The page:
BRATTLEBORO — Some thoughts about Ukraine:
For the past few weeks I've heard pretty much nothing but sensationalist, war-fever stories in the U.S. press, including NPR and PBS (two of my main news sources).
Even Volodymyr Zelensky, president of Ukraine, stated recently that the media were exaggerating the threat of war. But of course it sells papers and boosts listener and viewer ratings.
On Feb. 1, Amy Goodman's news show, Democracy Now!, devoted the entire hour to Ukraine. She interviewed peace activist Medea Benjamin of Code Pink and Reiner Braun, a peace activist in Germany. Here are a few of the things they said.
First, while we hear daily about 100,000 or more Russian troops amassed on Ukraine's border, Herr Braun pointed out that they are actually about 350 kilometers from the border.
In contrast, he said, “there are in total, 350,000 NATO troops in Europe, many of whom are only 150 kilometers from Saint Petersburg, Russia's historical city.” Juan González, Democracy Now! co-host, also noted that the U.S. alone still has 320,000 troops in Europe.
Second, NATO has Russia surrounded with hundreds, if not thousands, of nuclear missiles. Imagine if Russia had that capability in Canada and/or Mexico. We'd go nuts! We came damned close to a nuclear war over just a few missiles in Cuba, remember?
Braun noted the Russia Ukraine border is 1,300 miles long. With the real possibility of NATO nuclear missiles all along that border, it's no wonder Putin's drawing the line in an attempt to better ensure his country's security.
Therefore, it stands to reason that he's more than justified in his primary demand that Ukraine not be allowed to join NATO. For that matter, why should NATO exist now at all?
Ask any big arms manufacturer; they'll tell you why. The U.S., of course, is leading this aggressive charge, not Europe. Our obsession and reliance on firearms - great and small, at home and around the world - is, I believe, nothing short of pathological and, in contrast to civilized European or Latin American nations, an American disease.
Might I also point out Russia has a history of enduring two catastrophic, traumatic invasions from Europe - Napoleon's France and Nazi Germany - resulting in untold misery and millions upon millions of deaths.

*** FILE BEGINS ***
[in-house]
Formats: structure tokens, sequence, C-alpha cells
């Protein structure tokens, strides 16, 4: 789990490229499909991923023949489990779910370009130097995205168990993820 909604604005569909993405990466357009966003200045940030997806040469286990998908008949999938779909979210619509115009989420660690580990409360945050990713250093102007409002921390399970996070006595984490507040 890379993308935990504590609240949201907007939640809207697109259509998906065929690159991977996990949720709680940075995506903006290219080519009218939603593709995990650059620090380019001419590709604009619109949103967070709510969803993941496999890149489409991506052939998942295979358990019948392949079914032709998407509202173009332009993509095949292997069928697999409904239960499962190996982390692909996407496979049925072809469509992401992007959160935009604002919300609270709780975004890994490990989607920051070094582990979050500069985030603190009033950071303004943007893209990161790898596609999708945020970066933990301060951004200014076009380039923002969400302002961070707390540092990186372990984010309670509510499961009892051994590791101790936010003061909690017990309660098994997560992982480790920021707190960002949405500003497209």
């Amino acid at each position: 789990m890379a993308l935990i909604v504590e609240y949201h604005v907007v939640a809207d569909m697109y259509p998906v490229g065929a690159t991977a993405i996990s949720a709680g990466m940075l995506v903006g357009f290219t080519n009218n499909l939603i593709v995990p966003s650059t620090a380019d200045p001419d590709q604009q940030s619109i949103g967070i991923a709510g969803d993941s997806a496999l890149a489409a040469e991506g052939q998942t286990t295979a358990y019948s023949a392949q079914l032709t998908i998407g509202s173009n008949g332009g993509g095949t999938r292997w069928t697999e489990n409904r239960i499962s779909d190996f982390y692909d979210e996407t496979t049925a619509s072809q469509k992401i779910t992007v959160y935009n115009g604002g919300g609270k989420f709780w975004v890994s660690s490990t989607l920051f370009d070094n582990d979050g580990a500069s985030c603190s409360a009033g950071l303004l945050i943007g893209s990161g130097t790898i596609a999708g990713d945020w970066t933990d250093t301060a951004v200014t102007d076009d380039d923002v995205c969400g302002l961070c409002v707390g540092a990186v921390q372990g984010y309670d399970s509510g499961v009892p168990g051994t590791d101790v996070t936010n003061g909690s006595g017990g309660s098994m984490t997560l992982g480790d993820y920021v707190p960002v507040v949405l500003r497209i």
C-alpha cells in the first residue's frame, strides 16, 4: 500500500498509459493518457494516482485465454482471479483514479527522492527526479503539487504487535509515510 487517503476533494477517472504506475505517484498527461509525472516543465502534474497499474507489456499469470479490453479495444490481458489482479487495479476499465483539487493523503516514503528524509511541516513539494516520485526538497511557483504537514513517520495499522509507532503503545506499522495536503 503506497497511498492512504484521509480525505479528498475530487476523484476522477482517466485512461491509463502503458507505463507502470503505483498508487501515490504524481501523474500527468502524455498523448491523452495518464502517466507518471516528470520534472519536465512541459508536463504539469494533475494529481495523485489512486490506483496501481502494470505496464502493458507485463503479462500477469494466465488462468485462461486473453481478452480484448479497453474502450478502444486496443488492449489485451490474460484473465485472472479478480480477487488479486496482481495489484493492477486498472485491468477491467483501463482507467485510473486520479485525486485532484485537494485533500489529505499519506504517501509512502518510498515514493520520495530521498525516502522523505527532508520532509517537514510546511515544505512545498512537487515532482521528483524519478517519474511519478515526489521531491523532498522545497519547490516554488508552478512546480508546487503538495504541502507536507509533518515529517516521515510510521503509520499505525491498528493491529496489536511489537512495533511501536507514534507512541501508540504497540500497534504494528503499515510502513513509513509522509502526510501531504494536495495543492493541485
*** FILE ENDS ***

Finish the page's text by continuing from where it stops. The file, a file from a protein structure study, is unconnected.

Third, after the collapse of the Soviet Union, Secretary of State James Baker, speaking for President Reagan, pledged to Soviet leader Mikhail Gorbachev that NATO would move “not one inch eastward.” Since then, NATO's membership has expanded from 16 to 30 countries, most or all east of the original line, to further surround and severely intimidate Russia. So much for that pledge.
True, Russia, in response, annexed Crimea, which used to be part of the old Soviet Union (and part of Russia?). But we once annexed a big chunk of Mexico. And what about the Philippines, Vietnam, Chile, Panama, Grenada, Guatemala, and Iraq just for starters? We didn't annex them, but we sure as hell used military force to ensure a government to our liking in order to serve our strategic and economic interests.
Again, pretty much all Putin is asking for is not to be even further threatened militarily by NATO.
In a world of catastrophic humanitarian and ecological problems, I wish I knew the words to better express my deep frustration with such a terrible - indeed, tragic - waste of very precious time, energy, and resources.
Well, at least Republicans and Democrats are finally united about something! Who said bipartisanship is dead?
Lastly, according to Medea Benjamin, only U.S. Rep. Pramila Jayapal from Seattle, the head of the Progressive Caucus, and Rep. Barbara Lee from California have openly criticized Biden's handling of the situation. If I'm not mistaken, Barbara Lee was also the lone member of Congress to vote against invading Afghanistan after 9/11.
I can only hope that Vermont's legislative delegation - Sen. Bernie Sanders, Sen. Patrick Leahy, and Rep. Peter Welch - will display some of the same morality and courage and join them speaking out on this issue.